Adams, Carol J. 2015. The Sexual Politics of Meat. Bloomsbury Academic Press.

Anderson, Jill et al. 2012. “Queer ecology: A roundtable discussion” in European Journal of Ecopsychology 3: 82–103.

Alaimo, Stacy. 2010. “Eluding Capture: The Science, Culture, and Pleasure of ‘Queer’ Animals.” In Queer Ecologies: Sex, Nature, Politics, Desire, edited by Catriona Mortimer-Sandilands and Bruce Erickson, 51–72. Bloomington, IN: Indiana University Press.

Alaimo, Stacy and Susan Hekman. 2008. Material Feminisms. Bloomington: IN, Indiana University Press.

Bagemihl, Bruce. 2000. Biological Exuberance: Animal Homosexuality and Natural Diversity. St. Martin’s Press.

Barad, Karen. 2007. Meeting the Universe Halfway: Quantum Physics and the Entanglement of Matter and Meaning. Duke University Press.

Bauman, Whitney, Richard Bohannon, and Kevin J. O’Brien, eds. 2017. Grounding Religion. New York: Routledge.

Bauman, Whitney A., ed. 2018. Meaningful Flesh: Reflections on Religion and Nature for a Queer Planet. Santa Barbara, CA: Punctum Books.

Bauman, Whitney A., and Heather Eaton. 2017. “Gender and Queer Studies.” In Grounding Religion, edited by Whitney A. Bauman, Richard Bohannon, and Kevin J. O’Brien, 56–71. New York: Routledge.

Bikeland, Janis. 1993. “Ecofeminism: Linking Theory and Practice” in Ecofeminism: Women, Animals, Nature, ed. Greta Gaard, 13-59. Temple University Press.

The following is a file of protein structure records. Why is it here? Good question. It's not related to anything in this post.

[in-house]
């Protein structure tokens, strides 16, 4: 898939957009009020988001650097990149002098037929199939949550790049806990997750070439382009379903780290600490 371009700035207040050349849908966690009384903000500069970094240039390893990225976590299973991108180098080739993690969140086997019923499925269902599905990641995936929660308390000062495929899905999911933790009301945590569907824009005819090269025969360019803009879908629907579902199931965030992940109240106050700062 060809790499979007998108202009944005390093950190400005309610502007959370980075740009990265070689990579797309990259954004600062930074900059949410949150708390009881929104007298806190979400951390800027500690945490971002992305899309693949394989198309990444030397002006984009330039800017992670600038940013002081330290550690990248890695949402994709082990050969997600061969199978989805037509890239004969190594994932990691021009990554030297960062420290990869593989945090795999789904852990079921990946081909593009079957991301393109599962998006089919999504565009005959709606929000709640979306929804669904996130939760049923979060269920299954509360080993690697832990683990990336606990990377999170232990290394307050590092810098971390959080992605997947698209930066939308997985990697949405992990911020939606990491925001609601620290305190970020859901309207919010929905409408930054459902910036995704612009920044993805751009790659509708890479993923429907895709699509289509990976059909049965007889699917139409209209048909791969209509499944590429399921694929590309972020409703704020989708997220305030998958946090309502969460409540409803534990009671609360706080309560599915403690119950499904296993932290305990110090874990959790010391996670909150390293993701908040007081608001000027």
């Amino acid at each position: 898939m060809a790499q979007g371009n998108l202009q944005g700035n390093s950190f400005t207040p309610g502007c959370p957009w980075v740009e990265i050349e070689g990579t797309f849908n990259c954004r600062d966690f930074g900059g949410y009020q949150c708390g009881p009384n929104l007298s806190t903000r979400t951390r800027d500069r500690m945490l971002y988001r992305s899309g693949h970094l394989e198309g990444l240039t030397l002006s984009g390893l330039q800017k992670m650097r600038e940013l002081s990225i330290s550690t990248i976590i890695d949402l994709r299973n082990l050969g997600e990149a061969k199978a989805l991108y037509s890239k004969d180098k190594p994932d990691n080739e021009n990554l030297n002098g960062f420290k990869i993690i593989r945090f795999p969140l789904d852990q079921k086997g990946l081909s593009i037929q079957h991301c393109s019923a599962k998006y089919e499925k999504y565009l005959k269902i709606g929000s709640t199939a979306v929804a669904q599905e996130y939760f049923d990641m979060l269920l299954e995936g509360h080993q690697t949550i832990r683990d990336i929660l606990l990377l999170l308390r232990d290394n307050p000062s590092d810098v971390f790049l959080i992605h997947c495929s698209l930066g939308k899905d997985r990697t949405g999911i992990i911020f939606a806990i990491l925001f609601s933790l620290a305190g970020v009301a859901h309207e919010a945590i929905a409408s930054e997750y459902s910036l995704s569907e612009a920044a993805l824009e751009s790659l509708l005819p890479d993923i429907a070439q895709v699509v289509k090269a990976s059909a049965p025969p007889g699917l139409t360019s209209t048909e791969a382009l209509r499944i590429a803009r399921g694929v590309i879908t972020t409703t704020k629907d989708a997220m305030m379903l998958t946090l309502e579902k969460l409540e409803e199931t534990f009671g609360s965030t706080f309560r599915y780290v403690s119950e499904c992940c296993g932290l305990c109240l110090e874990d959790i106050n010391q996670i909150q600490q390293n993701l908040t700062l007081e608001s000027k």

Birkmann, Joern et al. 2014. “Emergent Risks and Key Vulnerabilities” in Climate Change 2014: Impacts, Adaptation, and Vulnerability. Part A: Global and Sectoral Aspects. Contribution of Working Group II to the Fifth Assessment Report of the Intergovernmental Panel on Climate Change, ed. C. B. Field et al., 1066-80. Cambridge University Press.

Chemhuru, Munamato. 2018. “Interpreting Ecofeminist Environmentalism in African Communitarian Philosophy and Ubuntu: An Alternative to Anthropocentrism.” Philosophical Papers 0 (0): 1–24. https://doi.org/10.1080/05568641.2018.1450643.

Cudworth, E. 2005. Developing Ecofeminist Theory: The Complexity of Difference. New York: Palgrave Macmillan.

Donovan, Josephine. 1993. “Animal Rights and Ecofeminist Theory” in Ecofeminism: Women, Animals, Nature, ed. Greta Gaard, 167-94. Temple University Press.

Gaard, Greta, ed. 1993. Ecofeminism: Women, Animals, Nature. Temple University Press.

———. 1993. “Ecofeminism and Native American Cultures: Pushing the Limits of Cultural Imperialism?” in Ecofeminism: Women, Animals, Nature, ed. Greta Gaard, 295-314. Temple University Press.

———. 1997. “Toward a Queer Ecofeminism.” Hypatia 12 (1): 114–37. https://doi.org/10.1111/j.1527-2001.1997.tb00174.x.

———. 2002. “Vegetarian Ecofeminism: A Review Essay.” Frontiers: A Journal of Women Studies, Vol. 23, No. 3: 117-146.

———. 2011. “Ecofeminism Revisited: Rejecting Essentialism and Re-Placing Species in a Material Feminist Environmentalism” in Feminist Formations 23: 26–53.